New York Sports in the Fall

They’re Baaa-aaaack in the Bronx

Sometimes inspiration comes to me out of the blue.  I did not have a Halloween themed puzzle ready to go for last weekend, in fact I was working on a completely different generic word puzzle when the idea of “poltergeists” hit me.  In a fit of inspiration, I included the Yankees and I went from zero to timely in 48 hours.  BTW, completely hard-core old school Yankee fans will note that I listed the former and current Yank in uniform number order.  I also included WHITE, as in Roy White because I attended his baseball camp as a youth, and if he was too obscure for you, I apologize.

It is pretty heady times again for Yankee fans with the return of the Bombers to the World Series, and I find myself pulled back into interest.  I was a huge Yankee fan as boy in the 70’s and I still follow the team and attend the odd game now and again.  I drifted from full-time baseball nut and casual fan of just about everything else to full-time hockey nut and casual fan of just about everything else in the 80’s and hockey still holds the greatest interest for me.

Still though, I always find the Yankees fascinating.  The decades of championships, the tradition, the striving for excellence, juxtaposed with the greed, the bully with the most money, and a nearly pathological need to win makes the Yankees the sports equivalent of a Rorschach test.  Every sports fan can look at the ball club from the Bronx and take away their own conclusions.  Oddly enough, just about any position you take on the Yankees is both debatable and defendable.  That’s what makes the question, “What do the New York Yankees represent?” such a vexing one.  Are the Yankees the example of excellence in professional sports franchises?  Yep.  Are they also the benefactor of a hugely non-level playing filed in the terms of resources?  Hell, Yep.

Here’s one aspect of the Yankees franchise and its relevancy in, well, the world, that I find interesting.  The Yankees are the only professional sports team from our fair city that can legitimately be used for a metaphor as New York City’s standing in both the USA and the world.  New York holds a special place in US culture, commerce, and folklore and only the Yankees tap into that aspect of New York City.  The Mets, Rangers, Jets, Giants, and Knicks are local teams.  While these teams followings are spread out past the boundaries of the five boroughs due to New York’s reach across the world, but the Yankees are actually a part of that reach.  Like Broadway.  Like Wall Street.  The Yankees have a global reach, and outside of the US they are as easily associated with the USA as NYC.  You just can’t say that about the rest of the sports teams here.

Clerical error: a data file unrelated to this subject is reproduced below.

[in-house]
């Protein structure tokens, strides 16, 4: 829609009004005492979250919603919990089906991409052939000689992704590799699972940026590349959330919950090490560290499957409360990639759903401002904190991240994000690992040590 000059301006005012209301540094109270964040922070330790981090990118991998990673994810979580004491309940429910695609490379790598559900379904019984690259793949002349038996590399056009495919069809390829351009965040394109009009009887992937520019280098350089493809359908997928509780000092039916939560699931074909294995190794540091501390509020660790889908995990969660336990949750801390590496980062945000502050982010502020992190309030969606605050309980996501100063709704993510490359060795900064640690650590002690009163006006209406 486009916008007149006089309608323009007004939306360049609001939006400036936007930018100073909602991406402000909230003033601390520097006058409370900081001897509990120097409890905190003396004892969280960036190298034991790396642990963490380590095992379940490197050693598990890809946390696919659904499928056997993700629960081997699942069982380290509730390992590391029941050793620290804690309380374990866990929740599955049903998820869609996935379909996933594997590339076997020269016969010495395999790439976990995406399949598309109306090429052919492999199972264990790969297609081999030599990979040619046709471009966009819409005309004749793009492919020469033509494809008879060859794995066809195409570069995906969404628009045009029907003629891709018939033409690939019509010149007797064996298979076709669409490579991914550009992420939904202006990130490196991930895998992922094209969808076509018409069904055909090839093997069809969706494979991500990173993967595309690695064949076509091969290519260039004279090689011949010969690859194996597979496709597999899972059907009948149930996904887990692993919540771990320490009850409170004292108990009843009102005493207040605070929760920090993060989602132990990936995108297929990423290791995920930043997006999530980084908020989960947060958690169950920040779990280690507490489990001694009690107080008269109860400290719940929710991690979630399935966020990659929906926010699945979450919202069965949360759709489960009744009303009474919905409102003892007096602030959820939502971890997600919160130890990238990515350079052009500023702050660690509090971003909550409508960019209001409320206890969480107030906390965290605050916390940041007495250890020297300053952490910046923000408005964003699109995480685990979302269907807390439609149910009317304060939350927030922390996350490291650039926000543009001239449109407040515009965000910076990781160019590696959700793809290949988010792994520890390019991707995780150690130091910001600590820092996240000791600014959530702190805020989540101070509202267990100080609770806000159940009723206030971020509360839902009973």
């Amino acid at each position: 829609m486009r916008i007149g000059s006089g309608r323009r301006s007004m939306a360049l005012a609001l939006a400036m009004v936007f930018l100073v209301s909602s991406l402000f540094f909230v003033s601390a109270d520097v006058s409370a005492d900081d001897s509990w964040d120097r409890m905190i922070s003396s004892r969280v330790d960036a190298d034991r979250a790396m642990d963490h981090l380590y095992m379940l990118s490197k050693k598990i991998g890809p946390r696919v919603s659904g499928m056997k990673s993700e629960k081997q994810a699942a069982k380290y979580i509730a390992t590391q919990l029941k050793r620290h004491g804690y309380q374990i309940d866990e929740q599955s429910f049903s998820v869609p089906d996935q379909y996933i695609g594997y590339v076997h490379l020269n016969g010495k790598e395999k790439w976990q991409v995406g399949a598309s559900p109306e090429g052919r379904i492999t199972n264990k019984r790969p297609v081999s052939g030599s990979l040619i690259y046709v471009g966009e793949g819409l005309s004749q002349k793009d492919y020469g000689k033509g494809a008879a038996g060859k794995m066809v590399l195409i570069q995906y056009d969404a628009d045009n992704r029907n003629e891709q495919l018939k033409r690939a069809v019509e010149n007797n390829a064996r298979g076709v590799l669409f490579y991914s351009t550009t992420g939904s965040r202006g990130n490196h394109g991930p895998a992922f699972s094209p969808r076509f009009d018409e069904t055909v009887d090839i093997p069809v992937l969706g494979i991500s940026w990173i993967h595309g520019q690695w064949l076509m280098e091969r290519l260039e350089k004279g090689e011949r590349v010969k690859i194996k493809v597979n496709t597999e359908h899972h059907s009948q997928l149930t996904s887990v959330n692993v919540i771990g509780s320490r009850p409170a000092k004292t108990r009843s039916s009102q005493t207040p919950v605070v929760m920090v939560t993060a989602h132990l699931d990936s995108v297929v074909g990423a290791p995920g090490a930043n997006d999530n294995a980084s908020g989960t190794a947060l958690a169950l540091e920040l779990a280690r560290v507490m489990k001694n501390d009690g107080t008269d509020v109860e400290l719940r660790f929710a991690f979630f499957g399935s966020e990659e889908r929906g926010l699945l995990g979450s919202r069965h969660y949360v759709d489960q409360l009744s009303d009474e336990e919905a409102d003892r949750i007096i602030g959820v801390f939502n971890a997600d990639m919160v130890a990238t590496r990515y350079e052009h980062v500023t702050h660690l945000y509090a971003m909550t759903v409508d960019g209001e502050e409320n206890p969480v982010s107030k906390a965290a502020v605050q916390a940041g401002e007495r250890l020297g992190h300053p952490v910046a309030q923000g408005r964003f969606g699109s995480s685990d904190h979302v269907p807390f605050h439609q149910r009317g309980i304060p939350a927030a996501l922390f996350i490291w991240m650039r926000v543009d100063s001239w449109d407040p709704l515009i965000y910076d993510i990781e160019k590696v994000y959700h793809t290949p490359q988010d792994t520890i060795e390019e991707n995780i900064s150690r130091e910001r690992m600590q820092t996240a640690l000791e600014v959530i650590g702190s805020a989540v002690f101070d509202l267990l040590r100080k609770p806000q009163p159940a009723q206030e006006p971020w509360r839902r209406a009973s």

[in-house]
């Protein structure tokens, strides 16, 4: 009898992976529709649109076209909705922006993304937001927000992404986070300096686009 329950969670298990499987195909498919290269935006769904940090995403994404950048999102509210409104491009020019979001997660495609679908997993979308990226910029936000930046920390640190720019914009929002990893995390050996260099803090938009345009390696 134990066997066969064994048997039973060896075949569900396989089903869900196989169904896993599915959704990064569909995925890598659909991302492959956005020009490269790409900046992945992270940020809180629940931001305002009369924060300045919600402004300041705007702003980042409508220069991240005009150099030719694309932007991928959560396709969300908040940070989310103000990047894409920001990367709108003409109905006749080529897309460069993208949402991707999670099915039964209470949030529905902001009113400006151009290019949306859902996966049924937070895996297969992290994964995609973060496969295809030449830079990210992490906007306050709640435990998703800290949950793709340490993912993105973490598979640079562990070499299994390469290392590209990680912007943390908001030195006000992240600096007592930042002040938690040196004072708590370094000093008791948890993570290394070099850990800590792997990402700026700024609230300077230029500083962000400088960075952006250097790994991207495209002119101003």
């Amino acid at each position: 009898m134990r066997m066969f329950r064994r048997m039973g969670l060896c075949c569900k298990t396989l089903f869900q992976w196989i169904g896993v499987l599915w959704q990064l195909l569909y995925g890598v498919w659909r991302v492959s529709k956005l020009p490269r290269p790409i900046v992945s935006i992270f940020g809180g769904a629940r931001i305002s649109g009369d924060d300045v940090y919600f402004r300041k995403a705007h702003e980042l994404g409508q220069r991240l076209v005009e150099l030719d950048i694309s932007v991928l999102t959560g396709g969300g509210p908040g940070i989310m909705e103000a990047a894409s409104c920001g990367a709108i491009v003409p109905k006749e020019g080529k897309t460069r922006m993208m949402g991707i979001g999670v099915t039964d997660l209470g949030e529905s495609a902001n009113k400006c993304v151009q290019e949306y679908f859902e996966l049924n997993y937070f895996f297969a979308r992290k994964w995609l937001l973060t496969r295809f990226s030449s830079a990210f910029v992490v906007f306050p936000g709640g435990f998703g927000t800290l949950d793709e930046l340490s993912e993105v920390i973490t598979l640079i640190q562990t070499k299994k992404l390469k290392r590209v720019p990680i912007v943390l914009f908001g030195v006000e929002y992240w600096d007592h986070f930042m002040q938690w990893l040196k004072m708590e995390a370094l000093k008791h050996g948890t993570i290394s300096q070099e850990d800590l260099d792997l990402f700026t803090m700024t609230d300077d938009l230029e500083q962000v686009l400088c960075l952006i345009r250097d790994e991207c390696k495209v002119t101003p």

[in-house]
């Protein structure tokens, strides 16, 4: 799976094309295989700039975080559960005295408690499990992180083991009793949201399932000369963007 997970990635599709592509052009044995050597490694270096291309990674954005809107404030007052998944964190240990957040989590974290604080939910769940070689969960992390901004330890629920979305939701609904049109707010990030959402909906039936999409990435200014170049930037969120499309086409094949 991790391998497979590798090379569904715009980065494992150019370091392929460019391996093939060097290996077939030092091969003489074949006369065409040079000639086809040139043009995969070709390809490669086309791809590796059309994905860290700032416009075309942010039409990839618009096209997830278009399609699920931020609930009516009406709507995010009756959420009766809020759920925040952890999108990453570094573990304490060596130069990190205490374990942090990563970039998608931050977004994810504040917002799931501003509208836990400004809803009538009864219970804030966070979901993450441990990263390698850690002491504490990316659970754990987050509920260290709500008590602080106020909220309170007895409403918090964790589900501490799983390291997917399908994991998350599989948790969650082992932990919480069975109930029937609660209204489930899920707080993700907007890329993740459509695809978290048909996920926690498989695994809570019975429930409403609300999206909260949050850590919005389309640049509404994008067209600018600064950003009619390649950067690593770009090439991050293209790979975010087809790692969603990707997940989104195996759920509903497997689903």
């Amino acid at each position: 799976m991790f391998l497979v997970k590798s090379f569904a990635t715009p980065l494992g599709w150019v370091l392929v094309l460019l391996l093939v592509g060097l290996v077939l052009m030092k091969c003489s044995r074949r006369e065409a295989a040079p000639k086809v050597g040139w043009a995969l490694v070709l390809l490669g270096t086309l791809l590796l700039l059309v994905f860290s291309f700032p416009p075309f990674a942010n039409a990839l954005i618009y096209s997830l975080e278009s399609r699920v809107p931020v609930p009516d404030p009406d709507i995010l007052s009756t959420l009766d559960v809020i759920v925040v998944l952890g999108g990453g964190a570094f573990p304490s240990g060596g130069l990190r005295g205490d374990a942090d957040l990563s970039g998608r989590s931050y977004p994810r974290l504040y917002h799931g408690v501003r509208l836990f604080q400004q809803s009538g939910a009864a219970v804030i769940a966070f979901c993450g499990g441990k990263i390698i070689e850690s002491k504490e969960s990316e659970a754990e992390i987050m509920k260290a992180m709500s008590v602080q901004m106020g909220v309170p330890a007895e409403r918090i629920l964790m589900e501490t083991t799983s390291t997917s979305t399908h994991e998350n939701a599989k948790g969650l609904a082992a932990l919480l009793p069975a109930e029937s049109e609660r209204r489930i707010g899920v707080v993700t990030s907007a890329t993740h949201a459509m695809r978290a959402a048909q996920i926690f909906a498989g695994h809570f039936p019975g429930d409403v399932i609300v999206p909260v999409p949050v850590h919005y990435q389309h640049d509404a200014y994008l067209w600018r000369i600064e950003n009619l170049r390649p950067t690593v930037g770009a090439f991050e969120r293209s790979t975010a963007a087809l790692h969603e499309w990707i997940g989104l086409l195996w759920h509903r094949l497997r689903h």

The word guy in me thinks that it has something to do with the teams very name.  When you name your team the Yankees, you are not thinking locally.  Yanks are Americans.  Remember the team started life as the Highlanders, ’cause they played on a hill.  Well, what team would strive for 26 (perhaps 27) championships if they were a bunch of guys on a mound of dirt?  If you area Yankee, you have to win.  America doesn’t cotton to losers.  All of the other teams in the New York have distinctly local roots in their nicknames.  The Mets were named for Metropolitan New York.  The Rangers were named to go with their original owner’s nickname of “Tex”.  The “Knick”-name Knickerbocker came directly from New York’s mythology.  One just has to look at the skyline of Manhattan to know how the nickname Giants stuck, and the when the Titans rang too much of a rip off of Giants, the team named themselves after the planes that flew over their heads from La Guardia.  All locally flavored names.  All invoke the symbols and myths of New York to a degree, but only the Yankees add the symbols and myths of America as well.  The success of the team has added to an American legend as well as a New York story.